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How food shapes fiction

March 3, 2012

More in my ongoing interest in food… This article gives a pretty good glimpse of how food shapes fiction and its readers… Edward Biddulph writes:

Food is as much a part of the James Bond books as travel, champagne and cocktails, beautiful women, villains and violence. Ian Fleming introduced his early 1950s’ readers to a menu that few could consume on a regular basis. This was an England emerging from a prolonged period of rationing and deprivation. Avocados were an exotic treat and star-fruit unheard of; lobsters came in tins and lamb chops were grilled to a crisp and drowned in gravy. Bond’s food was almost as unattainable as his women and, on occasion, as suspicious-sounding as the villains. But Fleming did not mean to deliberately taunt his readers with these culinary wonders; if anything, given the backdrop of economic meltdown in Europe, end of Empire, Soviet expansion and American hegemony, it was his patriotic duty to describe them. Bond, proxy for the British people, was part of a gentle fantasy placing Britain back on the world’s top table.” (p.132)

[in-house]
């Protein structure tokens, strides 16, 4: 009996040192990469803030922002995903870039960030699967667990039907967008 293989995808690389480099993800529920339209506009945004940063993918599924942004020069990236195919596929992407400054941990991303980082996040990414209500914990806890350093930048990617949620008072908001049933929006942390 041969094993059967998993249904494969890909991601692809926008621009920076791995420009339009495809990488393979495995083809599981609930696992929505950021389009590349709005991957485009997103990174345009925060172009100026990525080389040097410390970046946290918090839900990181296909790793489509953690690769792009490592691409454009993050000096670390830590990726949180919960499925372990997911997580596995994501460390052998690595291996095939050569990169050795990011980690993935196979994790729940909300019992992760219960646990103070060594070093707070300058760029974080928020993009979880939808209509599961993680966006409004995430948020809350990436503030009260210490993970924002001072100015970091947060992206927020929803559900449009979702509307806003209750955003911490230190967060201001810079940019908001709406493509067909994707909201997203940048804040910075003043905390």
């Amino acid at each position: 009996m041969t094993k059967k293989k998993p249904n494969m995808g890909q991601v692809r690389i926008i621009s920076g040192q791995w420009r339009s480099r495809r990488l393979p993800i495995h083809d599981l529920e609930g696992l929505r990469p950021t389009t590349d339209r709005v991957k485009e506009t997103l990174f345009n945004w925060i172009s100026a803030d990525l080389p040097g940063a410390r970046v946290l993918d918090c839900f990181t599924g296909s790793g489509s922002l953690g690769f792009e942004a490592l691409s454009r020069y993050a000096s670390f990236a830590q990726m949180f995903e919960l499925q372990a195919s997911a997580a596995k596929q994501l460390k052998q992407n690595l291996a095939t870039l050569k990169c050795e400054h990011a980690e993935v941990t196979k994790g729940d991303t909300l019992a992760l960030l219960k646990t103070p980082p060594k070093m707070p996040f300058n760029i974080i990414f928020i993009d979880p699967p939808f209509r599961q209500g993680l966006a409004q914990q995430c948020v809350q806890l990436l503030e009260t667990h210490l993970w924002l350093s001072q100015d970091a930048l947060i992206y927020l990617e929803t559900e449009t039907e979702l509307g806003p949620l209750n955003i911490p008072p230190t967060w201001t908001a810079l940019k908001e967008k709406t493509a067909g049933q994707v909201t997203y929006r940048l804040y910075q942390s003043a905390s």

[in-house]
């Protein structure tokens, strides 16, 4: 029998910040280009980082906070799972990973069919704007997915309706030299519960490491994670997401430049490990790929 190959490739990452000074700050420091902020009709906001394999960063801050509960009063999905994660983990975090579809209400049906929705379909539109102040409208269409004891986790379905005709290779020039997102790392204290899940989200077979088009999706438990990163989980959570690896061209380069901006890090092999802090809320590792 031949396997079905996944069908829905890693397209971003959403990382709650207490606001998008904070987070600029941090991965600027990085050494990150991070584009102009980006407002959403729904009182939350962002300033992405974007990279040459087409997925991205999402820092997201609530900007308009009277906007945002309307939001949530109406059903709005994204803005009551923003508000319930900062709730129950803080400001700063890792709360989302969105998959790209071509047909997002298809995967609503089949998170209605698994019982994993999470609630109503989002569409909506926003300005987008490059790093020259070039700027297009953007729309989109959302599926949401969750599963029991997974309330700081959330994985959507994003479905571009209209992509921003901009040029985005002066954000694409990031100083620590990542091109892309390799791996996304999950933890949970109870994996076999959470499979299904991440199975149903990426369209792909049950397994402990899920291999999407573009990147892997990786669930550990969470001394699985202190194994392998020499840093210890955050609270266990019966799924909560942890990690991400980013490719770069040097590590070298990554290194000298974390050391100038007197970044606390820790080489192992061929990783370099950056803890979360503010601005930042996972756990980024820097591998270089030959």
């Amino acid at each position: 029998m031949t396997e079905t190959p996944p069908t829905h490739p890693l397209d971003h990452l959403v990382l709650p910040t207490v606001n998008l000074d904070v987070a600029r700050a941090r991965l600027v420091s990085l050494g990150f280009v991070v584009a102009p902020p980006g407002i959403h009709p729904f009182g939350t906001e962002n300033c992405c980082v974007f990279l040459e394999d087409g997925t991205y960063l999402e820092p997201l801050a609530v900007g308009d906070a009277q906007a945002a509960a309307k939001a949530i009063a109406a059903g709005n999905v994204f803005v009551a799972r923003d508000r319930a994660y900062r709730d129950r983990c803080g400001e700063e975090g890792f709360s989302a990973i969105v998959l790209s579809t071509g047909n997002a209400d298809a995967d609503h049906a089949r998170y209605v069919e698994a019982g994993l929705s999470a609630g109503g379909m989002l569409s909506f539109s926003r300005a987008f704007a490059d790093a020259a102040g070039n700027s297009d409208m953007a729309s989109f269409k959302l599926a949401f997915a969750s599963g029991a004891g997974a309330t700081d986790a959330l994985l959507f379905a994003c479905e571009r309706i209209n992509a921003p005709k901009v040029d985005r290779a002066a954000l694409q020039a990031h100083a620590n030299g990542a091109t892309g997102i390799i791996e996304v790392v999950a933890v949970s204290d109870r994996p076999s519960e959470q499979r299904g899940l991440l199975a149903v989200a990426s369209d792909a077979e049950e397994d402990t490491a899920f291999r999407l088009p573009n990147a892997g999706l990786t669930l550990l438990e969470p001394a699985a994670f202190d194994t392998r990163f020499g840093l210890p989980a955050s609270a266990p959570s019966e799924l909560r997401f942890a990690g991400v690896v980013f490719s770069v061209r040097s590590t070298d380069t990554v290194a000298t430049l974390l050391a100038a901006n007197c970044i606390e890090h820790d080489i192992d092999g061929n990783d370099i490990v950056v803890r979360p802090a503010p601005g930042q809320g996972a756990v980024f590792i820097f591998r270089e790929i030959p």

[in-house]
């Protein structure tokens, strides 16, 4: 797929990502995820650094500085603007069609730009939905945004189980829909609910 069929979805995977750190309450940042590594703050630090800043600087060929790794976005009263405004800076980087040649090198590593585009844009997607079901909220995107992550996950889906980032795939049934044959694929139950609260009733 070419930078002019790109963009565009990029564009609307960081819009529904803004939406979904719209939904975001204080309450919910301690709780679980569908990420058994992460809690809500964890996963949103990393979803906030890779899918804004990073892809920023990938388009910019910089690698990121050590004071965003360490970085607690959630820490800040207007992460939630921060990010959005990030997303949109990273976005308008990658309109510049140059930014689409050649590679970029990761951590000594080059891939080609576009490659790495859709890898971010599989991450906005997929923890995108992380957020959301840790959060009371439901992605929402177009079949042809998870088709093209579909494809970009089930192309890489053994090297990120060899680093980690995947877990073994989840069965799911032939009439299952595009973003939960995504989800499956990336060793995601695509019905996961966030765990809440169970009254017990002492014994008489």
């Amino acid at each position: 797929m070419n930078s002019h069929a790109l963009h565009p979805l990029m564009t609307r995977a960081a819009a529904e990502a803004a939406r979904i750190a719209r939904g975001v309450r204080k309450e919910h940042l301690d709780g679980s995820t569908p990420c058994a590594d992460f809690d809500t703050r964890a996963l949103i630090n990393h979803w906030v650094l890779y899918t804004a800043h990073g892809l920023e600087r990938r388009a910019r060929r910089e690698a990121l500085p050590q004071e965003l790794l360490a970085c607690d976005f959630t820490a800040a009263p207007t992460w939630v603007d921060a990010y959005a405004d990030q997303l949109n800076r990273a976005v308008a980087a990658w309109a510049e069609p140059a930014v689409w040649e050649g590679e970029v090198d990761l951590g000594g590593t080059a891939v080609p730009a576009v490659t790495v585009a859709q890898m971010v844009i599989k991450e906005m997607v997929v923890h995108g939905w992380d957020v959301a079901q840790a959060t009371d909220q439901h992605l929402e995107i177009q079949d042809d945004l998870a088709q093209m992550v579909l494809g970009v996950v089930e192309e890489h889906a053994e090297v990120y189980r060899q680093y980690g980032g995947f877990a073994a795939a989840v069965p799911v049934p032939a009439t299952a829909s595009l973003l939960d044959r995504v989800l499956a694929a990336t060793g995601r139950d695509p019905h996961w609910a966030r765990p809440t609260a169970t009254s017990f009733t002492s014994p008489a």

Ref: Edward Biddulph (2009) ‘Bond was not a gourmet: an archaeology of James Bond’s diet’ Food, Culture & Society 12(2) June: 131-149

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